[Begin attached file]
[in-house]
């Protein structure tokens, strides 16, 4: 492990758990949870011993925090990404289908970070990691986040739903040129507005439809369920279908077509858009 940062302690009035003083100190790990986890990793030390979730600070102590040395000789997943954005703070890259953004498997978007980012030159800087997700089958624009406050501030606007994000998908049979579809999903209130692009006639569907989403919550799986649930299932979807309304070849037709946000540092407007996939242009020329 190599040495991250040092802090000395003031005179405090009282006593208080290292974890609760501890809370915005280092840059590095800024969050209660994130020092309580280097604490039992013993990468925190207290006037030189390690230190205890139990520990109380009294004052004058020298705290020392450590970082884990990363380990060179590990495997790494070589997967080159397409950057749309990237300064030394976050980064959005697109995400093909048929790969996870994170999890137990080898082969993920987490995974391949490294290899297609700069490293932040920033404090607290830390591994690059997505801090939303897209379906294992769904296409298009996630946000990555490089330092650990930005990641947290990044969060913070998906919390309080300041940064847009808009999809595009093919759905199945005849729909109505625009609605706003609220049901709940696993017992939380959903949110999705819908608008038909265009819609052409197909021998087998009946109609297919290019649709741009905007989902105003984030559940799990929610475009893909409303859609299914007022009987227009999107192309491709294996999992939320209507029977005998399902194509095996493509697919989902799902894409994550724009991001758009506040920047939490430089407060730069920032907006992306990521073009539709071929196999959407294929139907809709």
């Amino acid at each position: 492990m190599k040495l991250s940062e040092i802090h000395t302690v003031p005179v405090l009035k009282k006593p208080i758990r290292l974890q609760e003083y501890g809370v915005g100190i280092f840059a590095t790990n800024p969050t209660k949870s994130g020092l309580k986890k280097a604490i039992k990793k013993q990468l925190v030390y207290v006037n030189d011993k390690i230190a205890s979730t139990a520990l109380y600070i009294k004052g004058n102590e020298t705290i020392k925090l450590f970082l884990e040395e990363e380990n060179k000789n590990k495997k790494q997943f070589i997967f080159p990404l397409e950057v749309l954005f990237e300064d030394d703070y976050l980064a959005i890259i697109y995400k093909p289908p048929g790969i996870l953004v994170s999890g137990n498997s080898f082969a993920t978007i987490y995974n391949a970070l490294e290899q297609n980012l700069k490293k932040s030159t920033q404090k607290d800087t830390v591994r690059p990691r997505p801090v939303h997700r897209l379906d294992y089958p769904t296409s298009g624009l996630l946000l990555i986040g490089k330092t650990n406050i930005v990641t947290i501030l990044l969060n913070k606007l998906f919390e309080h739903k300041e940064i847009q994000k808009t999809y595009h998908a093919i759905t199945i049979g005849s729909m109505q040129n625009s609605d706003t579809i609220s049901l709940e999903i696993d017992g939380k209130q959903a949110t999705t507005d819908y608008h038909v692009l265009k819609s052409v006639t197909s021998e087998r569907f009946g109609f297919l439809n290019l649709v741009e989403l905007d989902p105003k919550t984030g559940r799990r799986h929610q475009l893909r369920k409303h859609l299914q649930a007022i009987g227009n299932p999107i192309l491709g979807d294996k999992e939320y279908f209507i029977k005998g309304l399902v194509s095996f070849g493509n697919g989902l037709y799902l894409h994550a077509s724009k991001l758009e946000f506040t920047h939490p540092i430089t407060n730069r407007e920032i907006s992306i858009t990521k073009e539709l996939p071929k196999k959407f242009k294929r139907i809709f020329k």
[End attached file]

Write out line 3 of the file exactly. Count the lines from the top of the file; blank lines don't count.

């Amino acid at each position: 492990m190599k040495l991250s940062e040092i802090h000395t302690v003031p005179v405090l009035k009282k006593p208080i758990r290292l974890q609760e003083y501890g809370v915005g100190i280092f840059a590095t790990n800024p969050t209660k949870s994130g020092l309580k986890k280097a604490i039992k990793k013993q990468l925190v030390y207290v006037n030189d011993k390690i230190a205890s979730t139990a520990l109380y600070i009294k004052g004058n102590e020298t705290i020392k925090l450590f970082l884990e040395e990363e380990n060179k000789n590990k495997k790494q997943f070589i997967f080159p990404l397409e950057v749309l954005f990237e300064d030394d703070y976050l980064a959005i890259i697109y995400k093909p289908p048929g790969i996870l953004v994170s999890g137990n498997s080898f082969a993920t978007i987490y995974n391949a970070l490294e290899q297609n980012l700069k490293k932040s030159t920033q404090k607290d800087t830390v591994r690059p990691r997505p801090v939303h997700r897209l379906d294992y089958p769904t296409s298009g624009l996630l946000l990555i986040g490089k330092t650990n406050i930005v990641t947290i501030l990044l969060n913070k606007l998906f919390e309080h739903k300041e940064i847009q994000k808009t999809y595009h998908a093919i759905t199945i049979g005849s729909m109505q040129n625009s609605d706003t579809i609220s049901l709940e999903i696993d017992g939380k209130q959903a949110t999705t507005d819908y608008h038909v692009l265009k819609s052409v006639t197909s021998e087998r569907f009946g109609f297919l439809n290019l649709v741009e989403l905007d989902p105003k919550t984030g559940r799990r799986h929610q475009l893909r369920k409303h859609l299914q649930a007022i009987g227009n299932p999107i192309l491709g979807d294996k999992e939320y279908f209507i029977k005998g309304l399902v194509s095996f070849g493509n697919g989902l037709y799902l894409h994550a077509s724009k991001l758009e946000f506040t920047h939490p540092i430089t407060n730069r407007e920032i907006s992306i858009t990521k073009e539709l996939p071929k196999k959407f242009k294929r139907i809709f020329k």